Wednesday Update – November 24, 2010
Here are some of the stories of importance this week.
- ‘Cookiegate’ continues to make headlines. Alberta Health Services CEO Stephen Duckett refused to answer reporters’ questions, stating he was busy eating a cookie. Now there are two sides to this. First of all, Alberta’s health system is a mess, and Duckett does have serious issues to deal with. But at the same time, when you are chasing a man down the street, on his own time, and he does not want to answer your question, then leave him alone! Unfortunately, Duckett played into the media’s hand, and now the public wants his head. This has overshadowed the real issues that need to be dealt with though. Read more here.
- Quebec Premier and Liberal leader Jean Charest is fighting to keep his minority government alive. The party is expected to survive a confidence motion proposed by the opposition Parti Quebecois. The Charest government has been dealing with allegations of wrongdoings and scandals, which have hurt their credibility in government. Read more here.
- Ontario Premier and Liberal leader Dalton McGuinty appears to be having similar problems to Charest in Quebec. McGuinty has a majority and thus his government is safe, but polls show if an election were to be held, the party would lose to the Progressive Conservatives. This comes at the same time as an announcement which states Ontario power bills could double in the next twenty years. Read more here and here.
- The mayoral race in Iqaluit has four people running. In case you don’t know, Iqaluit is the capital of Nunavut, Canada’s newest territory. The race is to replace incumbent Elisapee Sheutiapik who is not seeking reelection. There is also one council seat up for grabs. Residents vote on December 13. Iqaluit has a population of just over 6,000. Read more here.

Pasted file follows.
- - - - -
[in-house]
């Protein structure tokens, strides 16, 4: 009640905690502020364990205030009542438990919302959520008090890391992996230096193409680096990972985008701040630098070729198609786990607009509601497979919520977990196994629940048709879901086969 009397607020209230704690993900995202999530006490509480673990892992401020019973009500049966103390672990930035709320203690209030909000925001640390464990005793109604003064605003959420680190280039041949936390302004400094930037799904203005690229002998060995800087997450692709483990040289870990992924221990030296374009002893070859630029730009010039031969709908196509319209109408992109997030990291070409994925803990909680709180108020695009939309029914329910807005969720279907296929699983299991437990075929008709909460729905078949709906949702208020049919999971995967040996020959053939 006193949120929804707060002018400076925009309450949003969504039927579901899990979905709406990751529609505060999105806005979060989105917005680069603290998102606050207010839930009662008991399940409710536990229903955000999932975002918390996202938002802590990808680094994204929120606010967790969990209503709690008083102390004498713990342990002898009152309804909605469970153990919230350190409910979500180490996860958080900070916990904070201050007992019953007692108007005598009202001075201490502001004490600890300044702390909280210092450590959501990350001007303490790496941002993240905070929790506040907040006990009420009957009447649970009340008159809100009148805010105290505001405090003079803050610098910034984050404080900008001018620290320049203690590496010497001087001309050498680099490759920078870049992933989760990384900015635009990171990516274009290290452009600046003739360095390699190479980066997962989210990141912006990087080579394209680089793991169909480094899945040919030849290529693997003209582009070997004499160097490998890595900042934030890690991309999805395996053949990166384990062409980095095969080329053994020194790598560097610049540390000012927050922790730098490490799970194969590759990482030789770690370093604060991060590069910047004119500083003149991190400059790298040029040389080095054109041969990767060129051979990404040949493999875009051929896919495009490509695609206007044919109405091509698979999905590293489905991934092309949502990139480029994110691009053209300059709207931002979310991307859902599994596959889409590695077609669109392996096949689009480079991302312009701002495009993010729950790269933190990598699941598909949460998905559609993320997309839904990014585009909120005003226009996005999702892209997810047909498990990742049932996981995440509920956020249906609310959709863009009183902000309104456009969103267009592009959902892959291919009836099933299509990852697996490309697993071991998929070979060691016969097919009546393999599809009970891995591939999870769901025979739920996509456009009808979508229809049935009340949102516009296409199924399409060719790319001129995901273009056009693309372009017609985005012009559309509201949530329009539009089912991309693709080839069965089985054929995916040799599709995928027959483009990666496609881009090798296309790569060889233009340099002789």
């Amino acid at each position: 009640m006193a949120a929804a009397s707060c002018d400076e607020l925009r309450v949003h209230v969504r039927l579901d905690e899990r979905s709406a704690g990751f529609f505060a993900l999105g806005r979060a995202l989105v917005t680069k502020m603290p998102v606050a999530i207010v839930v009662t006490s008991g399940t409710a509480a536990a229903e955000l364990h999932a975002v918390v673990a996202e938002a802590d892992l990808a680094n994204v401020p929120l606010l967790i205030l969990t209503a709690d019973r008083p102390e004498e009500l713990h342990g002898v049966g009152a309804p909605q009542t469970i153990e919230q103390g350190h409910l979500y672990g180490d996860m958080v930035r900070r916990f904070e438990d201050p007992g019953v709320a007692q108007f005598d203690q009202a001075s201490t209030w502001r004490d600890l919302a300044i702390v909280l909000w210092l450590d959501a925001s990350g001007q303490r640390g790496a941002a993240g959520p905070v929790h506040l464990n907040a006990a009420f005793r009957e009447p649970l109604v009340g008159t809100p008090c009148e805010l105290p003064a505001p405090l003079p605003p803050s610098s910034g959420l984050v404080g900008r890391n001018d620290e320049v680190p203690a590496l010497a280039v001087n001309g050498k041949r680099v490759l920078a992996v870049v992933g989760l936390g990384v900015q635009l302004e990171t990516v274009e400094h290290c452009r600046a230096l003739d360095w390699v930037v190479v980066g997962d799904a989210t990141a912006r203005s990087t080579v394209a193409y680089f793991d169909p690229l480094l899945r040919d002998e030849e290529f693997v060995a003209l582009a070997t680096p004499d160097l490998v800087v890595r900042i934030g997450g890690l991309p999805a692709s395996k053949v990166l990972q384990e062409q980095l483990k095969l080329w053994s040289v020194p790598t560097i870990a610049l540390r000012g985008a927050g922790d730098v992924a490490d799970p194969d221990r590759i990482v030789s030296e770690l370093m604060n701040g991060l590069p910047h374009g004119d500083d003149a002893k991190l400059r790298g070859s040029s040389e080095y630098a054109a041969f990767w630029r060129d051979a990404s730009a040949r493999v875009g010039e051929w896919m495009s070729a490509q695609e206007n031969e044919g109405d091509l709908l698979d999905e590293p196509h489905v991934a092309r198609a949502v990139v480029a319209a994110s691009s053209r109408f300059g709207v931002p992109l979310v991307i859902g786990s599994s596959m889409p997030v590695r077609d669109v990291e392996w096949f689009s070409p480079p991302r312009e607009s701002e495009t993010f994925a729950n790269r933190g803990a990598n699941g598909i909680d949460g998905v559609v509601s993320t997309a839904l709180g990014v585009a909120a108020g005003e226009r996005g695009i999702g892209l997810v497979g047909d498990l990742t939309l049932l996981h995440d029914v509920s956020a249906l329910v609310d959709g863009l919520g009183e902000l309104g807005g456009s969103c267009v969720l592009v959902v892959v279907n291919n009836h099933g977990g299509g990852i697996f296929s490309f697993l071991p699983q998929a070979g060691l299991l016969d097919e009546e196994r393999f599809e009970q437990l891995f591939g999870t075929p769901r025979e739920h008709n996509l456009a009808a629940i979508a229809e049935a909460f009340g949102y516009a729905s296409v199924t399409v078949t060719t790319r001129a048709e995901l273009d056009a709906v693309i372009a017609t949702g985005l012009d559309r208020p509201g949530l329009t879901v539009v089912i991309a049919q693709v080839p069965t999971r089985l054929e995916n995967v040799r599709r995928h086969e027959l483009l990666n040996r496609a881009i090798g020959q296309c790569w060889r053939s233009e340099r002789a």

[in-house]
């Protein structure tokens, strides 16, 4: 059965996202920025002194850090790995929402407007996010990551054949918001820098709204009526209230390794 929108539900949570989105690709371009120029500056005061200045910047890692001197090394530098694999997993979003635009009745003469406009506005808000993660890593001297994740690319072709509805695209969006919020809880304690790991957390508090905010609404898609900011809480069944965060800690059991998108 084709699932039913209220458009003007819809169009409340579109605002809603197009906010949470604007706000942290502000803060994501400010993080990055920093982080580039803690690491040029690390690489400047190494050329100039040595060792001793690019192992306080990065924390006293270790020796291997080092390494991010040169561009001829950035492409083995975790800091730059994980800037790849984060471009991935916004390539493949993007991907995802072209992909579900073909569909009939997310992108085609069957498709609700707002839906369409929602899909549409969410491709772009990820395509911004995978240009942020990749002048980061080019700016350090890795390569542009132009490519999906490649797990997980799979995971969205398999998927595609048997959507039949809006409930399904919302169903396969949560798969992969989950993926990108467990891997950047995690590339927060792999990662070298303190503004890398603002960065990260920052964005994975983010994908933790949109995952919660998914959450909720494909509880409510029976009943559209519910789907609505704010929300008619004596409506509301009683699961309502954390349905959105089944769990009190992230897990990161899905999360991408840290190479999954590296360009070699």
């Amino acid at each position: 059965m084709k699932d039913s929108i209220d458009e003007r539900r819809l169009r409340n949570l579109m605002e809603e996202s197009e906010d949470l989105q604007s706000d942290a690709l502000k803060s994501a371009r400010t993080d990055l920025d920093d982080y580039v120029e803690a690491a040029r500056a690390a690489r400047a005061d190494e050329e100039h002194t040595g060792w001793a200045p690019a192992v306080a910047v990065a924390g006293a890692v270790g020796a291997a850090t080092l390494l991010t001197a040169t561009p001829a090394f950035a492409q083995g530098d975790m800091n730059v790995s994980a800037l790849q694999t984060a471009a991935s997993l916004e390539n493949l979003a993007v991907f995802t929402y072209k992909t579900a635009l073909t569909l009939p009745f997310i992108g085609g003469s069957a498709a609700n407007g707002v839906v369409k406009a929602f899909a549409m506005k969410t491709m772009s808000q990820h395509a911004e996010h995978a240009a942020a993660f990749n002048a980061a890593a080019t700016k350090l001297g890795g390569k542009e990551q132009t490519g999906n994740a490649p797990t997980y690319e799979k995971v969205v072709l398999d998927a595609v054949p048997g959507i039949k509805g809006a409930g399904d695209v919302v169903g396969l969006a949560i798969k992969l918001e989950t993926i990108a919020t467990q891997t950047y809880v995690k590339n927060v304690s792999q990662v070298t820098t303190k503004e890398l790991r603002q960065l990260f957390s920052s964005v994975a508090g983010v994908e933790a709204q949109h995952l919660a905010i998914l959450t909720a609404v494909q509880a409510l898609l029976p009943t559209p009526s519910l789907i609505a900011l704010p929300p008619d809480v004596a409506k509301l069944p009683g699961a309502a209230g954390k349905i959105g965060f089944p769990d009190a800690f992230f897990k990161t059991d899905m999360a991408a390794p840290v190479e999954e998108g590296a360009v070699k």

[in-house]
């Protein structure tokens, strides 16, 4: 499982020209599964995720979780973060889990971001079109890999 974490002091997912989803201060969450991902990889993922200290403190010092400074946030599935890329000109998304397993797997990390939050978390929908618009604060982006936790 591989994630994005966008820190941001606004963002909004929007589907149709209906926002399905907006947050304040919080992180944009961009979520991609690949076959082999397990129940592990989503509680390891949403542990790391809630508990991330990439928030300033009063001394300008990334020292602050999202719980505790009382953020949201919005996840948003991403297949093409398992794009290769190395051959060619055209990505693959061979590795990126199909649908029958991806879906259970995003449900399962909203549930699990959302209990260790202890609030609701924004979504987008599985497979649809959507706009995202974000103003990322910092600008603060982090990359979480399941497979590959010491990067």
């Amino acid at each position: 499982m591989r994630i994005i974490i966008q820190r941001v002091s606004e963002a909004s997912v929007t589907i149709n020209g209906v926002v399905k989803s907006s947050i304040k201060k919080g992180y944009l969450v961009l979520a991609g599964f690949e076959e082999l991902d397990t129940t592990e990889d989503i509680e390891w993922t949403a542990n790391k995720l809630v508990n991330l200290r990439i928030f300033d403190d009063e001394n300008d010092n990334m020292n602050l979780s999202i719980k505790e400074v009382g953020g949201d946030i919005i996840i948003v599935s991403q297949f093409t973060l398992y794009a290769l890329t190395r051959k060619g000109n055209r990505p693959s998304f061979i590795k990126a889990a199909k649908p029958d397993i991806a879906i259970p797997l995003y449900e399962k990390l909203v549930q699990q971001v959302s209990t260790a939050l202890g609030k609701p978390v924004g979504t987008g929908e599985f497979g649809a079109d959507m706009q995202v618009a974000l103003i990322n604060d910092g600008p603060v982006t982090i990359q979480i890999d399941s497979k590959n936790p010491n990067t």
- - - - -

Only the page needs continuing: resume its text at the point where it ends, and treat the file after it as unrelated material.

- The issue of assisted suicide was brought up, after a California man killed his wife of almost seventy years. The woman suffered from dementia and was unable to take care of herself in any way. The husband took care of her full time, before moving her into an assisted living facility. It is alleged he shot and killed her, to spare her the pain and shame she was enduring. Some have questioned whether assisted suicide should be allowed for elderly or terminally ill patients, so they may die on their own terms. Read more here.
- The outrage over TSA pat downs and airport screening continues. Some passengers will be boycotting air travel today and tomorrow, which happen to be some of the busiest days for holiday travellers. People are complaining, blah, blah, blah. I am not even going to give a link to read more, because the stories are absurd!
- South Korea is calling for severe retaliation after attacks from North Korea. The artillery attacks reignite tensions between the neighbours, and the loss of civilian life is particularly troubling. The international community is calling for restraint, but South Korea, which lost two soldiers, sees it as a clear provocation and violation. Read more here.
- The death toll after a stampede in Cambodia is nearing 400. A festival turned to tragedy, as the crowd panicked and tried to rush across a small bridge. Many were trampled or fell off the sides. The cause of the stampede is still unknown and the Cambodian Prime Minister is calling it one of the worst tragedies the country has seen. Read more here.
- Hope is fading after a coal mine explosion in New Zealand trapped 29 workers underground. It is too dangerous for human crews to go down, but two robots have arrived to try and enter. The men have drinking water, but likely not enough food. In addition, they are likely spread out in the mine. No contact has been made with the men yet. Read more here UPDATE: Reports have emerged that all 29 miners have tragically died as a result of the explosion. Read the details here.